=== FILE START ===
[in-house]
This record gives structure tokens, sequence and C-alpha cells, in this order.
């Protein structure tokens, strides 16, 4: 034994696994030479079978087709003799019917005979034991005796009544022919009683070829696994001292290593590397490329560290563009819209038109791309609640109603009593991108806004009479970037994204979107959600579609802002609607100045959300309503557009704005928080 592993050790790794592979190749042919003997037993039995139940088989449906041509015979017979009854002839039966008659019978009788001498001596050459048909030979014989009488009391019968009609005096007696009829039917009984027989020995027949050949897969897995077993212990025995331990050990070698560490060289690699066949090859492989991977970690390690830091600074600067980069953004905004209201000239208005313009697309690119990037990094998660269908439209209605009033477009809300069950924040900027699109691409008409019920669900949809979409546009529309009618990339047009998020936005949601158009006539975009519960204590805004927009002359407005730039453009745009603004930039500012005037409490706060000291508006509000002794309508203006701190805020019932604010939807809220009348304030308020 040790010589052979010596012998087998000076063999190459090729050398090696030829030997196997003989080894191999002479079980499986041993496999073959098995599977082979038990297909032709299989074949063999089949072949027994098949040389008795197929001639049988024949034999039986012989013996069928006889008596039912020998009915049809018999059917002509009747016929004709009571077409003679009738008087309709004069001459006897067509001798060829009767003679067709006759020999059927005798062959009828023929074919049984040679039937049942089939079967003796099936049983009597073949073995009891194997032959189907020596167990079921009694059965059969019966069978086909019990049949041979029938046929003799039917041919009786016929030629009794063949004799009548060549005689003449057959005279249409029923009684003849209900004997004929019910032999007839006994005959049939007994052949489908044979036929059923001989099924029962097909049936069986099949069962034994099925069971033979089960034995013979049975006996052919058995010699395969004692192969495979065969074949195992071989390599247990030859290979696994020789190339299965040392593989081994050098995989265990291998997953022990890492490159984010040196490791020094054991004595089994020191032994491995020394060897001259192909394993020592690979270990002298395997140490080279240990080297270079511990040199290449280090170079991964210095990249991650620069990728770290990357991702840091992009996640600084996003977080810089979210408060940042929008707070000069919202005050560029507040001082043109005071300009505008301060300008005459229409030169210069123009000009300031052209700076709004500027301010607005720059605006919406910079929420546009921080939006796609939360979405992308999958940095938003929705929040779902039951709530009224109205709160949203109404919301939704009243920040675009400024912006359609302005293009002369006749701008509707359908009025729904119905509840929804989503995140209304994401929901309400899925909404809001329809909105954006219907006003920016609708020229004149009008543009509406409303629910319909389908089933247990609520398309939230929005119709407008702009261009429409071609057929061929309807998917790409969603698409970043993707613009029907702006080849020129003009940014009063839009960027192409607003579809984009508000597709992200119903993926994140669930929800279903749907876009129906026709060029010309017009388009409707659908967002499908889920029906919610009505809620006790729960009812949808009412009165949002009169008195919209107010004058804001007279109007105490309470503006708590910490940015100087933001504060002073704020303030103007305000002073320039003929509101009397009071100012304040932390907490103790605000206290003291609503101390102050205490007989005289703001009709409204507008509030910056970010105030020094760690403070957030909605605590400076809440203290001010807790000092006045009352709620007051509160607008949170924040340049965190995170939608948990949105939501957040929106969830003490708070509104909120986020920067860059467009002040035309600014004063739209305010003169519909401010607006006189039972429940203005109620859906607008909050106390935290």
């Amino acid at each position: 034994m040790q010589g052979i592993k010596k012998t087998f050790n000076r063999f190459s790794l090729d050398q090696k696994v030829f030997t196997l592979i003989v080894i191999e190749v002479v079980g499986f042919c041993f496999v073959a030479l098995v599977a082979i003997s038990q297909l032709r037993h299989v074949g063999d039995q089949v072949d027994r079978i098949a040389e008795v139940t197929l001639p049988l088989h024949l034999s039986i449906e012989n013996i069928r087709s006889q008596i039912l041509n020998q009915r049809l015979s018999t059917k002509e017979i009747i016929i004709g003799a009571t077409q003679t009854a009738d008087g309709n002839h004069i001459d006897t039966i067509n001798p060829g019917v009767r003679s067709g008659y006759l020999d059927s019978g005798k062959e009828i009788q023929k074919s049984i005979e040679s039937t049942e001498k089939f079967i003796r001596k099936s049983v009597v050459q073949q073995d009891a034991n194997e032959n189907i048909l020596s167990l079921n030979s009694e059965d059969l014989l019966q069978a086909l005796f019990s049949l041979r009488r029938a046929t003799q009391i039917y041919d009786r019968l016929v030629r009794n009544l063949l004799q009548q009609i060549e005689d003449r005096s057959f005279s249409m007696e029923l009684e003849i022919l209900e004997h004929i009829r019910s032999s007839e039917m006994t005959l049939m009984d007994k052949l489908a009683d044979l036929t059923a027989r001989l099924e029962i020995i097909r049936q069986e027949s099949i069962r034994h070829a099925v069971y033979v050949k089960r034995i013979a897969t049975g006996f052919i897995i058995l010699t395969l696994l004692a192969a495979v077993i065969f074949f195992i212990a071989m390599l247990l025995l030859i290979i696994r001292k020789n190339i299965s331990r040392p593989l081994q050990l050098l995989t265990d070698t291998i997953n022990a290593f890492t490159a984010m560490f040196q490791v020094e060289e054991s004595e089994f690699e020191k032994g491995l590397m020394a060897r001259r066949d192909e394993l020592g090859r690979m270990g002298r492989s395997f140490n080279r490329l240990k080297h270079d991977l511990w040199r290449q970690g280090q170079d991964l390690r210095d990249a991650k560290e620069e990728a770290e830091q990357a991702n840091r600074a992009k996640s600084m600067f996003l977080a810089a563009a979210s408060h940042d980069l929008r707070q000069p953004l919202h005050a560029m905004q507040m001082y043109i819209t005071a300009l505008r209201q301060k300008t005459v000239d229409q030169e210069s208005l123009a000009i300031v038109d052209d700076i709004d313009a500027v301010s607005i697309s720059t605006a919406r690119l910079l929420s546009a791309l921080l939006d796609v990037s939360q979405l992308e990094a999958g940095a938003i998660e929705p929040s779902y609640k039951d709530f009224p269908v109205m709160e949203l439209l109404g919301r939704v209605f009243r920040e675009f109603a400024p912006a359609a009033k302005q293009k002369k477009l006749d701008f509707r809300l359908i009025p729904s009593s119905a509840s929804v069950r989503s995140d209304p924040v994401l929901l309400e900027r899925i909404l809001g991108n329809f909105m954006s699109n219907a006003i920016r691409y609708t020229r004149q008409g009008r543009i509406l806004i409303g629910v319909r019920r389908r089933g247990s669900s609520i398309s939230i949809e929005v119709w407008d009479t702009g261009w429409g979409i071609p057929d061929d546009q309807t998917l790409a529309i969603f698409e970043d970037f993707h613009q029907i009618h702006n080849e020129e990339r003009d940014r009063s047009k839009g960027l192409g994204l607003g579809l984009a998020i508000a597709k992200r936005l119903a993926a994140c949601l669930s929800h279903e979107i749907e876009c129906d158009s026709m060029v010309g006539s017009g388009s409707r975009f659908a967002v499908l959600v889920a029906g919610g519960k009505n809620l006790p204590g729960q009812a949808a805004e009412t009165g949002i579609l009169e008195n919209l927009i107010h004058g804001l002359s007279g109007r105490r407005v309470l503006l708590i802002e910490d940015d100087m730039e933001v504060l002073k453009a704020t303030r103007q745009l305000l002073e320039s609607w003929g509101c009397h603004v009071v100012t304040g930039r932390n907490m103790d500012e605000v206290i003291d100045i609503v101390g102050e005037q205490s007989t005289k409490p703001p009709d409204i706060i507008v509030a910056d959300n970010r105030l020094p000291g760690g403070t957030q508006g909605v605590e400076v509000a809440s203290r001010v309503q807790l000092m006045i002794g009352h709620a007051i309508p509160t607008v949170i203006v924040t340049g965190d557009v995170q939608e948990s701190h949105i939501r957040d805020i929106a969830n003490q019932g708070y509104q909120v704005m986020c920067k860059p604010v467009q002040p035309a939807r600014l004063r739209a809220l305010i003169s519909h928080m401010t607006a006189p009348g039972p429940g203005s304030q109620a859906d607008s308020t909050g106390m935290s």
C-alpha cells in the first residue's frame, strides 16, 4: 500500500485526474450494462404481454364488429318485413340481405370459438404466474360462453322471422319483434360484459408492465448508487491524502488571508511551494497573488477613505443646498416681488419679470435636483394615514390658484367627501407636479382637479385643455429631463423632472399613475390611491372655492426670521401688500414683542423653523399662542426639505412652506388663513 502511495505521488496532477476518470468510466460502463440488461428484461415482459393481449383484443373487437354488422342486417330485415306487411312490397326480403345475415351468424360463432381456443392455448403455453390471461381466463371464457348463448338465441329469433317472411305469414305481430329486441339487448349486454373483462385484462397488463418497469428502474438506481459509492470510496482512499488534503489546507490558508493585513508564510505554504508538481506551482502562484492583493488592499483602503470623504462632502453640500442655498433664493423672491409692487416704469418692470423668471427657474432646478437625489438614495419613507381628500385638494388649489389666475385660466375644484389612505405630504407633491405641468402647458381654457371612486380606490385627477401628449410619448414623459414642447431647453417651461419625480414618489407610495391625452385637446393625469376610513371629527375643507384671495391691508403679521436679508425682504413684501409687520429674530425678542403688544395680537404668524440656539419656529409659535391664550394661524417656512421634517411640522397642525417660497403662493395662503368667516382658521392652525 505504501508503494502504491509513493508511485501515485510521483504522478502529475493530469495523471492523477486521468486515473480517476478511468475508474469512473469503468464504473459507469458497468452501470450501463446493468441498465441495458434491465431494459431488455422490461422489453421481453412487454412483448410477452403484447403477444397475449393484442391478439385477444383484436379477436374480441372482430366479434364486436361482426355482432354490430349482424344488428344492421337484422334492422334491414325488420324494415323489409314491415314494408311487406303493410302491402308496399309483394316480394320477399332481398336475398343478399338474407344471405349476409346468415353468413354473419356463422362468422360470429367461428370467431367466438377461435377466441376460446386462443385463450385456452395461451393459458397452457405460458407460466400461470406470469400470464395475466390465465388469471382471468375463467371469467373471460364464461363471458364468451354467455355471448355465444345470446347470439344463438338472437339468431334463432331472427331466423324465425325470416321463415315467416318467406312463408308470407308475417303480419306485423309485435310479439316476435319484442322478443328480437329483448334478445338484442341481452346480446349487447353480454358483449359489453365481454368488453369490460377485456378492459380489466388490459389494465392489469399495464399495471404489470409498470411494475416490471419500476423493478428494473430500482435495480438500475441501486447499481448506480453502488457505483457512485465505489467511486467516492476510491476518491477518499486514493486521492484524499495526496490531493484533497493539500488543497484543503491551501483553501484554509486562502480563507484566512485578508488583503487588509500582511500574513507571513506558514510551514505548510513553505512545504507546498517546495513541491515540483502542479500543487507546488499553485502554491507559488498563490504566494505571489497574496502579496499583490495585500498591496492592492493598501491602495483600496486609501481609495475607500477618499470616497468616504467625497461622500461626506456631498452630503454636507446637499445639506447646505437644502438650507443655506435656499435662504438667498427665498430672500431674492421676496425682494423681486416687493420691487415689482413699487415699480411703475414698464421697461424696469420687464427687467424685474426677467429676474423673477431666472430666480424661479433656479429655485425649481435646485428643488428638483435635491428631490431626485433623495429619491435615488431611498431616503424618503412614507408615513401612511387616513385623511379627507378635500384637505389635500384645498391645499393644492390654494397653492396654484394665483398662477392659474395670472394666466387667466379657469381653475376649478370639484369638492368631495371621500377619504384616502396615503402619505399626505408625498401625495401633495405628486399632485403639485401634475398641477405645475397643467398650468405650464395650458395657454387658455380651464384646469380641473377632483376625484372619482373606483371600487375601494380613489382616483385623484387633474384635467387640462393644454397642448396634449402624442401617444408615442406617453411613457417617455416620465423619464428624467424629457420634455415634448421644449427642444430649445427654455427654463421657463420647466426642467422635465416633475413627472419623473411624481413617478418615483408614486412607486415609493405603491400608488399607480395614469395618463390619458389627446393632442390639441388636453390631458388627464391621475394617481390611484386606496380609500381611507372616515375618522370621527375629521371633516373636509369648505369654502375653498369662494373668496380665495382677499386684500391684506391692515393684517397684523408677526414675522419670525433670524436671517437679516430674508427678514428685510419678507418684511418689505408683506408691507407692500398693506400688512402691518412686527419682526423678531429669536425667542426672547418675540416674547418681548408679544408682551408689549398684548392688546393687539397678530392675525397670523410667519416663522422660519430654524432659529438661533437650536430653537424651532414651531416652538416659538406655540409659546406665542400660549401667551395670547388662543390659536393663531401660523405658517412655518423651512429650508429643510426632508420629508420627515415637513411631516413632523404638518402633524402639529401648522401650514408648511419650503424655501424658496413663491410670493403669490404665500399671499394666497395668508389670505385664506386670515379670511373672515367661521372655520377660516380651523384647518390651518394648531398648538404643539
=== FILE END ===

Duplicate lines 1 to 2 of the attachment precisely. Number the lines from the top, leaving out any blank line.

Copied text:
[in-house]
This record gives structure tokens, sequence and C-alpha cells, in this order.